With the government pledging to help SMEs through the stages of start-up and growth, there is a range of funding for small businesses to take advantage of. Follow our guide to government grants.
Regional Growth Fund (RGF)
Businesses looking for funding of less than £1 million, can apply for support through Regional Growth Fund programmes. These are schemes run by national or local organisations that have been awarded RGF cash to offer grants and/or loans to eligible businesses.
Since 2011, £1.7 billion has been allocated to RGF programmes, supporting more than 9,400 small and medium-sized businesses. To be eligible, your business must be based in England, have a growth plan, create or protect jobs, and be investing private capital. See a list of ‘live’ RGF programmes and funding opportunities.
This government-funded initiative provides loans, mentoring and support for start-ups or very small, early-stage businesses with potentially viable propositions but who are unable to attract investment from high-street banks.
To be eligible, businesses must be yet to launch or have been trading for less than 12 months. You can easily keep these records with accounting software. The scheme provides free business planning to ensure applicants are in the best possible position to receive funding. Every loan application is considered according to the needs of your business, with an average loan size of around £6,000. The final loan size will be determined by your business plan. Find out more about Start-Up Loans.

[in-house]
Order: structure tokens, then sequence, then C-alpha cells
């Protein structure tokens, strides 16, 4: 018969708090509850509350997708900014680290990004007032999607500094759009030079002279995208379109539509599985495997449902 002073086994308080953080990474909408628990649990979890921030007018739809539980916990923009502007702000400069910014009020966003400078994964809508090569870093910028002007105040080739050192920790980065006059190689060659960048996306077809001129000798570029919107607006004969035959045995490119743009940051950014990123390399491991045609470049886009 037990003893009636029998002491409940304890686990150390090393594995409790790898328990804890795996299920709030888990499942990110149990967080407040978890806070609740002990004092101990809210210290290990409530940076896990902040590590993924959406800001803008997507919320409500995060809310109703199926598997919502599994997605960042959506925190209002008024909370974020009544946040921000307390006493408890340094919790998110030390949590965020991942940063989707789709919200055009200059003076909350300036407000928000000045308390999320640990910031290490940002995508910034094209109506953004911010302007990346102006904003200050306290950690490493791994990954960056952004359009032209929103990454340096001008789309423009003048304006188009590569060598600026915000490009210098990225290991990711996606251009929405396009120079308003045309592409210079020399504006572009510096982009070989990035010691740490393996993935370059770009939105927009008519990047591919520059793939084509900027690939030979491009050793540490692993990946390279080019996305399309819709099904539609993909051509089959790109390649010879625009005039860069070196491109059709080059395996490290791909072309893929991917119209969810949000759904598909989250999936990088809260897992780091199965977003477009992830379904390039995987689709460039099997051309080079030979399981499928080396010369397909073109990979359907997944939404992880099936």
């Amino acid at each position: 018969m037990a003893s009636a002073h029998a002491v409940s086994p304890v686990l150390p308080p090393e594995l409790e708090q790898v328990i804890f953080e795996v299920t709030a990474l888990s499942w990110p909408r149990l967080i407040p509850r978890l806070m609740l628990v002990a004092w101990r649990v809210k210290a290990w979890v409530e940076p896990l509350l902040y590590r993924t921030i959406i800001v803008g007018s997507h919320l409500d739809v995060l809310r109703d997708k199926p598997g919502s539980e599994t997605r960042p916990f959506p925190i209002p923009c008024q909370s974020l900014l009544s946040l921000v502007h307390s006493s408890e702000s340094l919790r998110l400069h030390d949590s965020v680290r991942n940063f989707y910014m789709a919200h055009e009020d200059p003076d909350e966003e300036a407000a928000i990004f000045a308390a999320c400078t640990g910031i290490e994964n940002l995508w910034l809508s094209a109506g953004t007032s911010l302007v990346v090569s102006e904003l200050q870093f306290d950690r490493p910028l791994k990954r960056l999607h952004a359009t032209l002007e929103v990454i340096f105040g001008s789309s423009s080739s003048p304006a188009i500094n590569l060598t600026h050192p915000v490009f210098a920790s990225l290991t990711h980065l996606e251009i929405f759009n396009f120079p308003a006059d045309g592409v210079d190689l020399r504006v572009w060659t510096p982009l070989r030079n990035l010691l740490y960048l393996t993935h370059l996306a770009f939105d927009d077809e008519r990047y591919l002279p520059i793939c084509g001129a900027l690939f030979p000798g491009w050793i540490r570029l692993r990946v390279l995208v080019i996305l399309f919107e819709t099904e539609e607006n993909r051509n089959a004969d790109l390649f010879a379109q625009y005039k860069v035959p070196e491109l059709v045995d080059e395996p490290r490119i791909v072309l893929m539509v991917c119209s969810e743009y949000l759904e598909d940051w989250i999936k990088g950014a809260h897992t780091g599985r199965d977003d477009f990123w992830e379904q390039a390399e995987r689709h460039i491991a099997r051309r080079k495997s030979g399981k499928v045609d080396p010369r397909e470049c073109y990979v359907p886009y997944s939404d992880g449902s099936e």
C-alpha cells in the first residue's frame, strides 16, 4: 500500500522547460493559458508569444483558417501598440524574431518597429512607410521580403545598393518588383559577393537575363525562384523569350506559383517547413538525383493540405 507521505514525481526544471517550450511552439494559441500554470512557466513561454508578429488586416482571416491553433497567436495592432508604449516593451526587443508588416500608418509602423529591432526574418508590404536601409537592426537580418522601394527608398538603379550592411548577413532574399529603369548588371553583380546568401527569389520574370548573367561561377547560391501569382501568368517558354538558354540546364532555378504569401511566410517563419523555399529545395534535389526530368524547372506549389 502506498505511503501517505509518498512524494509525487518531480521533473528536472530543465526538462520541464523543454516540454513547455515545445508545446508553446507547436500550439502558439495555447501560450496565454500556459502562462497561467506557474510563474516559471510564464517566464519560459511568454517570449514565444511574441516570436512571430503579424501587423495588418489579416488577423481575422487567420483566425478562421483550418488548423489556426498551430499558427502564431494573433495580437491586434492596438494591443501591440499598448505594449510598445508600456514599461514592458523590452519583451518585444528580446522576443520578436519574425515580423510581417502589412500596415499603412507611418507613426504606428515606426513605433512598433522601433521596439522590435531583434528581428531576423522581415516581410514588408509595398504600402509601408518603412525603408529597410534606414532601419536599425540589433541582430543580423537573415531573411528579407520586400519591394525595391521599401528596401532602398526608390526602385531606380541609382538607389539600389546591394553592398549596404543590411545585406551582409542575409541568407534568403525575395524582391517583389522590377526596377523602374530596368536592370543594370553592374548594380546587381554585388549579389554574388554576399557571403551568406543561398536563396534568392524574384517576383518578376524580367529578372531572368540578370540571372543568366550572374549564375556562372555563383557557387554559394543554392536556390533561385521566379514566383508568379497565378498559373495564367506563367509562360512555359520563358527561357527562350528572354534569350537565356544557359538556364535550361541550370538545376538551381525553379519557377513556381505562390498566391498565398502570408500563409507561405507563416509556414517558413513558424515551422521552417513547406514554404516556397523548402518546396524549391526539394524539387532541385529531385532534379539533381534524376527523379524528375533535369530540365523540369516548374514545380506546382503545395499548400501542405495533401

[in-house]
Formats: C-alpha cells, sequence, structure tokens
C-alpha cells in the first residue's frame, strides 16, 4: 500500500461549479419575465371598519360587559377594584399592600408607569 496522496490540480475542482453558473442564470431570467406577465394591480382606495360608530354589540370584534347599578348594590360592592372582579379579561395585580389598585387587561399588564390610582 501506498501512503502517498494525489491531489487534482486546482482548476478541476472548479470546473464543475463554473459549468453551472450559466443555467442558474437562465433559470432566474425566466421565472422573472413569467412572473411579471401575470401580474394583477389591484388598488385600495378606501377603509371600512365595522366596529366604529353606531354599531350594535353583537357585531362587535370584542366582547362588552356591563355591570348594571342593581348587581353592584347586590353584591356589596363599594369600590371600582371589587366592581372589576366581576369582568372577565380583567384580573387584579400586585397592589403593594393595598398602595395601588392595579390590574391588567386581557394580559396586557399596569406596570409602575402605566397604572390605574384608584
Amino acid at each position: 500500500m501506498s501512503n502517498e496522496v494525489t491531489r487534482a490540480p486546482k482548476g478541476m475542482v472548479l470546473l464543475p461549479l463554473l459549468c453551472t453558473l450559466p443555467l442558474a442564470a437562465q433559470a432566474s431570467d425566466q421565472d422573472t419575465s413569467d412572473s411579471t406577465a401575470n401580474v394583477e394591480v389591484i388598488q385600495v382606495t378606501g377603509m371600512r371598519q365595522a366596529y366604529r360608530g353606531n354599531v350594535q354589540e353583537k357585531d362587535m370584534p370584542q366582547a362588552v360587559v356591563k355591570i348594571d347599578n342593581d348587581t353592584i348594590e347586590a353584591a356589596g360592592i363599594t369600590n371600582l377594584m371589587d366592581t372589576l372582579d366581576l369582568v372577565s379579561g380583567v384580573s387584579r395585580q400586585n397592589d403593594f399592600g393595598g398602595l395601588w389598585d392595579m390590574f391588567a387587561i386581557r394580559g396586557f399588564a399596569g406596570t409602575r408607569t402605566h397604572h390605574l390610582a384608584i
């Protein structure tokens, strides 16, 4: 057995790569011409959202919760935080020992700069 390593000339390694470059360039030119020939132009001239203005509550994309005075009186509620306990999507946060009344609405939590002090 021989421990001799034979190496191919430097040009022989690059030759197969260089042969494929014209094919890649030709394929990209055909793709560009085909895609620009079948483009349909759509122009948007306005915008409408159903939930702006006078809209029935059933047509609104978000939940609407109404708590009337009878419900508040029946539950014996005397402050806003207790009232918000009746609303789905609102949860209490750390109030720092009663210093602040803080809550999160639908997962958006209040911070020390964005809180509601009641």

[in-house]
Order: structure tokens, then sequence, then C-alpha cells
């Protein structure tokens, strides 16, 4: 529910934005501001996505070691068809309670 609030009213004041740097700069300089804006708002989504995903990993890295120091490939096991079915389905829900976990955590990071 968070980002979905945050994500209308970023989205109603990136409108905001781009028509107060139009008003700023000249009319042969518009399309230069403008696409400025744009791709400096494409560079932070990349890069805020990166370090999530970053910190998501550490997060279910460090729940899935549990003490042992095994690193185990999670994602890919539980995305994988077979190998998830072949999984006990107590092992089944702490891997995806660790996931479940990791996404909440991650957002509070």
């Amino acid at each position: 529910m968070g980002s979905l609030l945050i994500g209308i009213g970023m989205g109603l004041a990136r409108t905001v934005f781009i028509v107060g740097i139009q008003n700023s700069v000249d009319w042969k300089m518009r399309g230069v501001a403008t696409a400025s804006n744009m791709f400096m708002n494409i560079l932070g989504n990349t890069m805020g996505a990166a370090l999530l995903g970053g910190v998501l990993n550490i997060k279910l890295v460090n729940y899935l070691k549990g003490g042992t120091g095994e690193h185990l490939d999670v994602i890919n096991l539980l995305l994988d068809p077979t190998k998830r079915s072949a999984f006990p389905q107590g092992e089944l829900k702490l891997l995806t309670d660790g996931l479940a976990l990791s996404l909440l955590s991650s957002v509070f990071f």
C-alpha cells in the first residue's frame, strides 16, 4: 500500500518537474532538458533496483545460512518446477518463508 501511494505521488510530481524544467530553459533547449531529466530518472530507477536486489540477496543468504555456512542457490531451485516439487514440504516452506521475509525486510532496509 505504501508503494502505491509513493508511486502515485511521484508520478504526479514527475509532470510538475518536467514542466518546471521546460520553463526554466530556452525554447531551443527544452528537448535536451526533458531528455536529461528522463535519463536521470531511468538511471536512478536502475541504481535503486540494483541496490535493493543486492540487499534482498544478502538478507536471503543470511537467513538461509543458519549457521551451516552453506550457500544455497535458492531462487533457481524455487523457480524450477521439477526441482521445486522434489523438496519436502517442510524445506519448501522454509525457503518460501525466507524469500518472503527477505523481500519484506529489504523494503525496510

Small businesses grants are available from the UK government, the Scottish Parliament, the Welsh Assembly and the Northern Ireland Assembly. Each grant provider has its own application process and criteria for applying.
For a full list of providers use the government’s business finance support finder. This tool allows you to search for funding opportunities based on the location, size and type of business you run.
UK Export Finance (UKEF)
UK Export Finance helps UK exporters by ‘underwriting’ bank loans offered to overseas buyers of UK products and services. This means it takes on the risk of the loan from the bank, so that the bank is more likely to offer it.
It can also help UK exporters to raise tender and contract bonds and access working capital finance. To be eligible for export insurance, your business must be based in the UK and the buyer must be overseas. Find out more about UK Export Finance (UKEF).
Business Finance Partnerships
With government investment of £1.2 billion, the Business Finance Partnership is designed to diversify the sources of funding available to small and medium-sized businesses via non-bank lenders.
Loan terms will vary, but businesses can directly apply for finance with a number of non-traditional fund managers and lenders. Find out more about Business Finance Partnerships.